There are about a dozen or so interpretations of quantum mechanics that physicists float around, and nobody knows which one, if any, is correct. Experiments up until now have been unable to rule out different versions, as they all experimentally predict the same things, even though different interpretations lead to dramatically different ontologies.
But that all may change in the next couple months. As reported by FQXi, a new experiment might be able to falsify certain QM interpretations that fall under what are known as the psi-epistemic models. Interpretations into quantum mechanics diverge into two camps: psi-ontic models, and psi-epistemic models. Psi-ontic models are realist in the sense that they say that the wave function is real and exists independently of our observation. Psi-epistemic models say that the wave function isn't real and represents our ignorance about our state of reality.
If an experiment could rule out psi-epistemic models it would narrow the pool of candidates, and it could lend credibility to the psi-ontic models, of which the many-worlds and bohmian interpretations are a part of. But, one caveat is that the Copenhagen interpretation, which is a psi-epistemic model, can't be ruled out, as it is not able to be falsified, at least not by the pending experiment. Still, what's so great is that experimental technology has improved to such a degree that we now have the opportunity to falsify QM interpretations like we've never had the ability to before.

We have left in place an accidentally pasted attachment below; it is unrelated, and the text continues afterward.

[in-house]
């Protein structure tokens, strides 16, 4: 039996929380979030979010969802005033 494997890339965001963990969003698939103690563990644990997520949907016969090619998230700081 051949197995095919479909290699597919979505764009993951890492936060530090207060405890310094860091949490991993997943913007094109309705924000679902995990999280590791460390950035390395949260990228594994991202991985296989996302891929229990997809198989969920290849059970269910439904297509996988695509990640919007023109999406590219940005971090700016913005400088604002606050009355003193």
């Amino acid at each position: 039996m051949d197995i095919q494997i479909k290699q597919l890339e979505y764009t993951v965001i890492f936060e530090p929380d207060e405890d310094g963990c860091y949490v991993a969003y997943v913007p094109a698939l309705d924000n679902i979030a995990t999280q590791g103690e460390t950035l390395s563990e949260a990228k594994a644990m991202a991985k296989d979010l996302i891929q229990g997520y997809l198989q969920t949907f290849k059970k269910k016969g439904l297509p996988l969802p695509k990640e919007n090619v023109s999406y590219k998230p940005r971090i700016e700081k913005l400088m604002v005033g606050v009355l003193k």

I certainly hope that in my lifetime we get some experiments that help us narrow down the interpretations of quantum mechanics, hopefully to one. Although I like the many world interpretation as it is the most metaphysically interesting one, the idea of other worlds does make me cringe a bit. Is there a world where I'm homeless now and begging for money on the street? Is there a world where the Nazis won World War II and succeeded in mass-slaughtering millions of Jews, Gypsies, homosexuals, and those they deemed inferior? The idea of that is horrible and it would open the mind up to many disturbing realities. The pending experiment could still leave open several candidates, so narrowing the field down to one is not likely in the near future. We'll have to wait and see what the experiments show. Stay tuned.
Welcome to Atheism and the City. This blog is about exploring atheism through contemporary urban living. I live in New York City, the secular metropolis, and I have an avid interest in all things religion, science, philosophy, politics, and economics. I am an atheist, a humanist, a philosopher and a thinker, and the purpose of Atheism and the City is to write about my thoughts and experiences on the subjects and topics that I have a passion for. Feel free to respond to any post whether or not you agree.